We recently identified a previously uncharacterized 38 kD protein, which contains an apolipoprotein-like domain and is specifically expressed in adipose tissue. Due to lack of signal sequence, however, the protein is not secreted. Rather, we found that it is localized to lipid droplets (LD), making this protein a newly discovered adipose-specific LD-associated protein. We found that this new LD-associated protein is found at the LD contact site and promotes lipid transfer. In addition, we detected direct interaction with Fsp27 (also called CideC). Furthermore, expression of the gene coding for this apolipoprotein-like protein is very low in adipose tissue of fasted mice, but is increased upon feeding, especially when fed a high fat diet. We also found it to be overexpressed in both genetic and diet induced obesity, suggesting its contribution to adiposity. We have generated transgenic mice for overexpression in adipose tissue, as well as global KO mice by using CRISPR-Cas9 system. Our transgenic mice showed a greatly increased white adipose tissue (WAT) mass with enlarged adipocytes in WAT, having decreased lipolysis without significant changes in lipogenesis. Conversely, our global KO mice showed a substantially diminished adipose tissue mass with smaller adipocyte size with higher lipolysis that protected mice from diet induced obesity. Our long-term goal is to understand the molecular details and physiological significance of the function of this protein as a LD-associated protein to promote LD growth/lipid transfer and TAG storage in WAT.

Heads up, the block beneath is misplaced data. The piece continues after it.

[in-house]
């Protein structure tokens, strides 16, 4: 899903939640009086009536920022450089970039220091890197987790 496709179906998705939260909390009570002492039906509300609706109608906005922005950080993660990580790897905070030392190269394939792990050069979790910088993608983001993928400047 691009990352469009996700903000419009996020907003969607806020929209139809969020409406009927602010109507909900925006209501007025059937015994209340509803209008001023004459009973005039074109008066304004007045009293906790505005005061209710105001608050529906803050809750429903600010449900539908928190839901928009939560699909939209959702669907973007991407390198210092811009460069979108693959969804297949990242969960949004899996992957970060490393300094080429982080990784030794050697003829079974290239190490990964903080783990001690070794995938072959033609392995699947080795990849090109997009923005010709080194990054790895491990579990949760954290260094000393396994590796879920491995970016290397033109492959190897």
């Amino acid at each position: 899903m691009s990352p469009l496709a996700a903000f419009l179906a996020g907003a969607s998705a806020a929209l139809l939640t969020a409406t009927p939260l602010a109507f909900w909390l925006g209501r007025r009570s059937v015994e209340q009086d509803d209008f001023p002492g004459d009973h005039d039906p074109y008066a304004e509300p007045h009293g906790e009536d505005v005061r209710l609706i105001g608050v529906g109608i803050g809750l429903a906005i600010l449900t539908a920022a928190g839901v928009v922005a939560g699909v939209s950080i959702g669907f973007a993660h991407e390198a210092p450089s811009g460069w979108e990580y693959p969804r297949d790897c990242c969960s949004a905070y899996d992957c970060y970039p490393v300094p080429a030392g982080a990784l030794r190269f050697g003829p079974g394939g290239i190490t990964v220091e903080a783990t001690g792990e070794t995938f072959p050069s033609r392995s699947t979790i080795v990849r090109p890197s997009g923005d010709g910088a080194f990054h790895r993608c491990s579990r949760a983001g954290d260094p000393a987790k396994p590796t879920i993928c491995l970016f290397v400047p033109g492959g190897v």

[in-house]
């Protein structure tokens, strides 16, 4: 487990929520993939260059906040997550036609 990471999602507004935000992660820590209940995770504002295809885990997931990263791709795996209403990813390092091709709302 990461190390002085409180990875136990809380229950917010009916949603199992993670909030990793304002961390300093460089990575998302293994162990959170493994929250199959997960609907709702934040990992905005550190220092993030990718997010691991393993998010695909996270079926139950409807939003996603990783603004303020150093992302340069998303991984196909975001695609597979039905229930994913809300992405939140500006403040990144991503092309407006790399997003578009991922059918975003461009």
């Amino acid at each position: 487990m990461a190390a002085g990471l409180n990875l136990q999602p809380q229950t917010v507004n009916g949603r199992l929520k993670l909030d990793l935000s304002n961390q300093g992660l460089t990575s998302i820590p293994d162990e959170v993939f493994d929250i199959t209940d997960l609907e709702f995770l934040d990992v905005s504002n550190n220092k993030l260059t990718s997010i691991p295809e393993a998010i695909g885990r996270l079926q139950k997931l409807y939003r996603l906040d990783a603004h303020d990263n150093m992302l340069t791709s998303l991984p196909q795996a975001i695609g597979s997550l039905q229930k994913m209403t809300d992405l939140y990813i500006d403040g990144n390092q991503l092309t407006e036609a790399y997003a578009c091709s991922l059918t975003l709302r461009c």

Aim 1 is to examine regulation of lipid transfer by ApoL6.
Aim 2 is to examine regulation of lipolysis by this protein. Finally, Aim 3 is to examine its role in vivo by performing loss- and gain-of function studies in mice. Overall, the proposed research will define the role of this newly discovered LD protein on LD growth/lipid transfer and lipolysis in WAT. This research may not only help to better understand adipose LD physiology but also provide future therapeutic targets for obesity/diabetes.
Obesity is a major health problem associated with metabolic syndrome and type 2 diabetes and the control of adiposity is a top priority in managing these diseases. Proteins that are associated with lipid droplets present in adipose tissue play important role in LD growth/lipid transfer as well as triglyceride storage and metabolism. Understanding the molecular details for the function of this new lipid droplet associated protein may provide novel therapeutic targets for obesity/diabetes.